Israeli Minister to Swedish Jews: Anti-Zionism is anti-Semitism
Yuli Edelstein's comments come after publication in Swedish paper of IDF organ harvesting artice.
Anti-Zionism is a new form of anti-Semitism that can be found in foreign media, Information and Diaspora Minister Yuli Edelstein (Likud) told Swedish Jews Tuesday. The comments were made during a videoconference held following the controversial publication in a Swedish paper of an article claiming Israeli soldiers stole organs from Palestinians.
Edelstein took questions from six Swedish Jews about Israel's attitude toward anti-Semitism, criticism of its policies, Jewish communities in the Diaspora, immigration and emigration.
Last month's organ-theft article by the tabloid Aftonbladet - which drew fierce criticism from Israel and Jewish organizations, and which may have led to the cancellation of a planned visit to Israel by Sweden's foreign minister - did not dominate the discussion, but seemed to have at least shaped some of it.
"Criticism is legitimate as long as it does not border on demonization or denying our right to the land of Israel," Edelstein told Omri Grinberg, who asked the minister whether he "immediately crosses out as irrelevant to his purposes" those who oppose "Israel's ongoing occupation."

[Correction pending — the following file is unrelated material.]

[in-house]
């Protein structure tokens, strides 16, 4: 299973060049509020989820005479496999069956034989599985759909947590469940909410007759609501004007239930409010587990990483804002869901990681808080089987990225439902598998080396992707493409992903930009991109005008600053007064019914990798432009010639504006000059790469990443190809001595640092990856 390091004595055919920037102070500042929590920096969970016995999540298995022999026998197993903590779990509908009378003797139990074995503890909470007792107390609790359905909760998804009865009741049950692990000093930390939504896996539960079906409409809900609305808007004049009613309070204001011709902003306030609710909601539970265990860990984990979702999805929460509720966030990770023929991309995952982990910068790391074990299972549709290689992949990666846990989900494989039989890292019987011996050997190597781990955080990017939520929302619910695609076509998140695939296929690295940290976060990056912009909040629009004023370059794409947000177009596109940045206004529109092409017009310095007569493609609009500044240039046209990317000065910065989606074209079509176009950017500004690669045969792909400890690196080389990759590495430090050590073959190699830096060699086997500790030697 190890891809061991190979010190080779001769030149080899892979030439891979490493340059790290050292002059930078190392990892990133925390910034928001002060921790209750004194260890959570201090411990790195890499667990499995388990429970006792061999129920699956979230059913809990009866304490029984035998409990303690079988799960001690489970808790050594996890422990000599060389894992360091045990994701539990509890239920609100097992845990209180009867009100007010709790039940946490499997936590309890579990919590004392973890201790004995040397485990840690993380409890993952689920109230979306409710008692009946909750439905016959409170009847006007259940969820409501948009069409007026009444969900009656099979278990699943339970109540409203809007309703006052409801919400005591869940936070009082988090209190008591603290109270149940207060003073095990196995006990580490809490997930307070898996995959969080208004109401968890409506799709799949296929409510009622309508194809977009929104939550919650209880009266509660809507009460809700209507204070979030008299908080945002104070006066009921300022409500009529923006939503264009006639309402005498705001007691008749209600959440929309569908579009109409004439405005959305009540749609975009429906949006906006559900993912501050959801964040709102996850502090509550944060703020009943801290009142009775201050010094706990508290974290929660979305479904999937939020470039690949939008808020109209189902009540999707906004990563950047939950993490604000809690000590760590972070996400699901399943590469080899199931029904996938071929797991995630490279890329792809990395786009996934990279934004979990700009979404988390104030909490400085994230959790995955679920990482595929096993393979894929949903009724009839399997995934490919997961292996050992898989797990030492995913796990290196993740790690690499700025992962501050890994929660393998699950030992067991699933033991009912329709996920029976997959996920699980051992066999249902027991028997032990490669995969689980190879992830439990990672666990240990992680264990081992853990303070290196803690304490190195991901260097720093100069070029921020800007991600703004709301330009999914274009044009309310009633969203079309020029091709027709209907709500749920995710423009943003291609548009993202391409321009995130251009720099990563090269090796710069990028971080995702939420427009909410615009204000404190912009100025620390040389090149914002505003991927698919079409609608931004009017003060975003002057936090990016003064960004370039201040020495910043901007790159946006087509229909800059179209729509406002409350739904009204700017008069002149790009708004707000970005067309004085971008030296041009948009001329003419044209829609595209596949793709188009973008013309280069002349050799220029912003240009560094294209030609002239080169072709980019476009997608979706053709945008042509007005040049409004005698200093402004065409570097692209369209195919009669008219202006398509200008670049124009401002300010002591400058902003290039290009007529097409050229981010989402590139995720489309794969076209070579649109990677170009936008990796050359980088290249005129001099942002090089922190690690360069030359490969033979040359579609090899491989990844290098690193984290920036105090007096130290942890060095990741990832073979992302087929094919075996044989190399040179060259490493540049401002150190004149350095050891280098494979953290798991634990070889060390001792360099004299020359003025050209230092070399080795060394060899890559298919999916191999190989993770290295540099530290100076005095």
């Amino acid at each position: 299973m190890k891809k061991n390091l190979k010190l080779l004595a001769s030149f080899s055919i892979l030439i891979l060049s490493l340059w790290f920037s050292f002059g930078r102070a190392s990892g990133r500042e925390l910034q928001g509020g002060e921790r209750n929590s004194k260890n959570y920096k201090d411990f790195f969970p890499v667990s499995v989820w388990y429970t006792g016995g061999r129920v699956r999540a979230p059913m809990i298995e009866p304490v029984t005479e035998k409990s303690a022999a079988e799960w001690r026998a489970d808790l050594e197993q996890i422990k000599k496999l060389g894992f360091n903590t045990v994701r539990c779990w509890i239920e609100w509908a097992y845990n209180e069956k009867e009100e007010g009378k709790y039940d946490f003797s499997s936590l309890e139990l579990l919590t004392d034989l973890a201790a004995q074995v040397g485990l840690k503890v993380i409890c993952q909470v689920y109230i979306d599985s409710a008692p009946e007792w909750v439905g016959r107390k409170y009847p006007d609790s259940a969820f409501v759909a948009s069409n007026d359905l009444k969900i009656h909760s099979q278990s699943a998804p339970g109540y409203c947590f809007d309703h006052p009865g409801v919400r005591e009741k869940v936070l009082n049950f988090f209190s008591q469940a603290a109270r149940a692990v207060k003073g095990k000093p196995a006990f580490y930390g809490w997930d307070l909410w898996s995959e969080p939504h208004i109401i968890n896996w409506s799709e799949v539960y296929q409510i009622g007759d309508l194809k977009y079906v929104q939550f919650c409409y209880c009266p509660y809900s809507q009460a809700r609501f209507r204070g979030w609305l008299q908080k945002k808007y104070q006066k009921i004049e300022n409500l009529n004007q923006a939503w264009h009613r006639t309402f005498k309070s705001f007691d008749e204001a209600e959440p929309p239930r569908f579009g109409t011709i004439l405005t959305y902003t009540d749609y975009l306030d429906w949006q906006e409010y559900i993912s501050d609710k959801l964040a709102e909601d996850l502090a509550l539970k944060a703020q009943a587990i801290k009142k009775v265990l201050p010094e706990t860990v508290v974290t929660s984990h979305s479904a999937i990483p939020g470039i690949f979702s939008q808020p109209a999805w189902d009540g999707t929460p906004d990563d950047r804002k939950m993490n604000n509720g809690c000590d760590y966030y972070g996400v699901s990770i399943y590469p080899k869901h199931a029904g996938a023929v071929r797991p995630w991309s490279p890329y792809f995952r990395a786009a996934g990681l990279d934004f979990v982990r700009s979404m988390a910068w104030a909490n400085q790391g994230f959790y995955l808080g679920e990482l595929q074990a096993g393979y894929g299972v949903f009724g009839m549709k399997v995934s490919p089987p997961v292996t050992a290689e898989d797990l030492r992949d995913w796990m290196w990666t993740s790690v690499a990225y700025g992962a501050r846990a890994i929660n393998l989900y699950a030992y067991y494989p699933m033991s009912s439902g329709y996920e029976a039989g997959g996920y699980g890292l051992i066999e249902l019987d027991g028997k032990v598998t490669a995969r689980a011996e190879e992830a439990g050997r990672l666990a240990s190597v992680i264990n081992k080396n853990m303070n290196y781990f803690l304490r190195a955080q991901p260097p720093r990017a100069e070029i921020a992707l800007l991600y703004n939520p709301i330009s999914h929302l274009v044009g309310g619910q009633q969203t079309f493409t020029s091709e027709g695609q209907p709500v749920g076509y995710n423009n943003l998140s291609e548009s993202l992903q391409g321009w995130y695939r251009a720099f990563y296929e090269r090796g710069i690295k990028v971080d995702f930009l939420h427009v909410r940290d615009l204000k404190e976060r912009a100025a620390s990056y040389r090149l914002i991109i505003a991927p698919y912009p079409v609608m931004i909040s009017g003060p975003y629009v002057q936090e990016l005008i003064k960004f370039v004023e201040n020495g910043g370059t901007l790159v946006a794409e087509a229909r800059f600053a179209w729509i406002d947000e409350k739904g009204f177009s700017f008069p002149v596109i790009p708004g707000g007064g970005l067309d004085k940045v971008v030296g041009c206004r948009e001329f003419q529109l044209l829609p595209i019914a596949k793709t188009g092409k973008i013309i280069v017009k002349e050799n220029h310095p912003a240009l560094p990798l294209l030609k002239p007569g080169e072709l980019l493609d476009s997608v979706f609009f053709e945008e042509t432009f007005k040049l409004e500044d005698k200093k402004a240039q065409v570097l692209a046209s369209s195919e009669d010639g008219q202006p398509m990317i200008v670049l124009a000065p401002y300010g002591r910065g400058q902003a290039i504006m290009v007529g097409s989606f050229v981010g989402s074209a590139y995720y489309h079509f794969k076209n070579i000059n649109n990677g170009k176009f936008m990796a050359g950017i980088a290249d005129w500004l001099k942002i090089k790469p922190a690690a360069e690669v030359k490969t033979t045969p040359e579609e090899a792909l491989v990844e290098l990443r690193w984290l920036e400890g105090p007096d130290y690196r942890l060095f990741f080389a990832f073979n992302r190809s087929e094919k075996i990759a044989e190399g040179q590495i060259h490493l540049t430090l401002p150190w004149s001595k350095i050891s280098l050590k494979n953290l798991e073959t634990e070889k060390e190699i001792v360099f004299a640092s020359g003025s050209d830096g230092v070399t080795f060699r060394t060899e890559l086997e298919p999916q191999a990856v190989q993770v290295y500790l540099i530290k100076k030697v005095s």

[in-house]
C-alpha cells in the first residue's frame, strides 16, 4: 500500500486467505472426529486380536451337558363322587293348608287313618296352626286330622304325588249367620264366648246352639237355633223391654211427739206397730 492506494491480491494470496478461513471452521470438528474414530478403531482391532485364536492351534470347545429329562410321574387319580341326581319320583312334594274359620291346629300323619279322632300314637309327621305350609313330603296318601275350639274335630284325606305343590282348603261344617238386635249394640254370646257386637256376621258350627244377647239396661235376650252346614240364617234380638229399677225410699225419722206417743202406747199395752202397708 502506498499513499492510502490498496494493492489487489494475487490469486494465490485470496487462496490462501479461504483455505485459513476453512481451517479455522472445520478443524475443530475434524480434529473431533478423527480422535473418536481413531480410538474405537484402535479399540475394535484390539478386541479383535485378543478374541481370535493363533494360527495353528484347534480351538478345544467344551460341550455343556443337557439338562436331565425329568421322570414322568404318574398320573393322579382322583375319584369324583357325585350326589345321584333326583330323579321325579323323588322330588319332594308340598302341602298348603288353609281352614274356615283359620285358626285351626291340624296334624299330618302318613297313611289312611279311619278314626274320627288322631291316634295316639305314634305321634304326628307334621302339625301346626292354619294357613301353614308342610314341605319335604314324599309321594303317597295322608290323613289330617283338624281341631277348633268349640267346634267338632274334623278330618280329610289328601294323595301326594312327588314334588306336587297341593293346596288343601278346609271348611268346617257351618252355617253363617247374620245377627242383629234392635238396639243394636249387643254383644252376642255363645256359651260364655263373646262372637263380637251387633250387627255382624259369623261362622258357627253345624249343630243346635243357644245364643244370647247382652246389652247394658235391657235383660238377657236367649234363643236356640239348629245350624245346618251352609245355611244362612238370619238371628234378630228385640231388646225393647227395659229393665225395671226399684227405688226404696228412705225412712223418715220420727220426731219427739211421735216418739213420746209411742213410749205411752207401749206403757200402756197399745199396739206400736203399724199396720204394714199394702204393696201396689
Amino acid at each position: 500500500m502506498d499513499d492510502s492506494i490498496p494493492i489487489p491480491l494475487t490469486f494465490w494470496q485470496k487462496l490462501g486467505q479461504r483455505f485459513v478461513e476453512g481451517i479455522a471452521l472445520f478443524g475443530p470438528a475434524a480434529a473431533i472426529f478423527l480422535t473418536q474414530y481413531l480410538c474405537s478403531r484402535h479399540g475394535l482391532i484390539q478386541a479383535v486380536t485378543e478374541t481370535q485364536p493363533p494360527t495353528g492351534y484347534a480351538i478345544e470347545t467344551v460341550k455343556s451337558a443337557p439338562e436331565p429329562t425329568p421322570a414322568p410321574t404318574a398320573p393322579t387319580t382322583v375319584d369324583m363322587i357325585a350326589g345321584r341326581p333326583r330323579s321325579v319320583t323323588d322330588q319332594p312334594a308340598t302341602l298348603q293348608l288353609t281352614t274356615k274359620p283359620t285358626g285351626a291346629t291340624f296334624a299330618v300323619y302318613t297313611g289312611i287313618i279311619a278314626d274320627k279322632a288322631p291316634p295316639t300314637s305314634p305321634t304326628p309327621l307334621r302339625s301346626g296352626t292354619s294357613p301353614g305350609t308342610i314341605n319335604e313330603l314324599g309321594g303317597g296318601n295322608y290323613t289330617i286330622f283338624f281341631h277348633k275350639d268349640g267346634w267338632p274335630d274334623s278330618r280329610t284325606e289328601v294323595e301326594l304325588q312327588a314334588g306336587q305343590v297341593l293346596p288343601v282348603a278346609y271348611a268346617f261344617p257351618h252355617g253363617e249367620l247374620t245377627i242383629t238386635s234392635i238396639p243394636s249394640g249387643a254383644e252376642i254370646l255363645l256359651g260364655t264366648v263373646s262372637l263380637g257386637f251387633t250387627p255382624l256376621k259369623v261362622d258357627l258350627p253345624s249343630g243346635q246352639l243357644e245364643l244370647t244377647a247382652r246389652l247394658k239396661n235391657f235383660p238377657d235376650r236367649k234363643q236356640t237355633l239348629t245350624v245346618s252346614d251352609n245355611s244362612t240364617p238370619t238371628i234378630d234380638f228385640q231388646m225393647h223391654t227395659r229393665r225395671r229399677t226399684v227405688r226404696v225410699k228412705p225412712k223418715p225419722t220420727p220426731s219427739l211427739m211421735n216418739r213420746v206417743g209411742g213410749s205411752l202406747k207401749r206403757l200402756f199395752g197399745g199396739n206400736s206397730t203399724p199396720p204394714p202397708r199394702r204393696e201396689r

"There are many NGOs that use the right to freedom of speech and work under false pretenses of concern for Israel, when what they are actually doing is causing damage to Israel and exposing it to danger," Edelstein added.
John Gradowski asked the minister how Israel balances its efforts to draw more Jews to immigrate with its stated goal of strengthening Jewish communities in the Diaspora.
"Israel does not believe that it is possible or essential that all Jews live in Israel," Edelstein responded, also as part of an answer to yet another question on this topic. "There is definitely a need for flourishing communities in the Diaspora that can both feel a connection to the Jewish people."
Tuesday's videoconference is part of a project initiated by European Jewish Congress President Moshe Kantor, which aims to foster stronger ties between Diaspora communities and Israel. The project will allow representatives from one Jewish community every month to hold a video-recorded discussion with an Israeli official or opinion-shaper. The videos will be posted online at www.leadel.net.
Arie Zuckerman, Secretary General of the European Jewish Fund, who promoted the project alongside Kantor, told Haaretz that the meeting with the Swedish community had been scheduled before the eruption in the wake of the Aftonbladet article.
"While we remain conscious of the great contributions in many areas of large communities such as the British and the French ones, we are trying here to reach out to smaller, more distant communities such as in Sweden," he said. The next videoconference will be held in October with Hungarian Jews, and the one following with representatives from the Jewish community in Milan.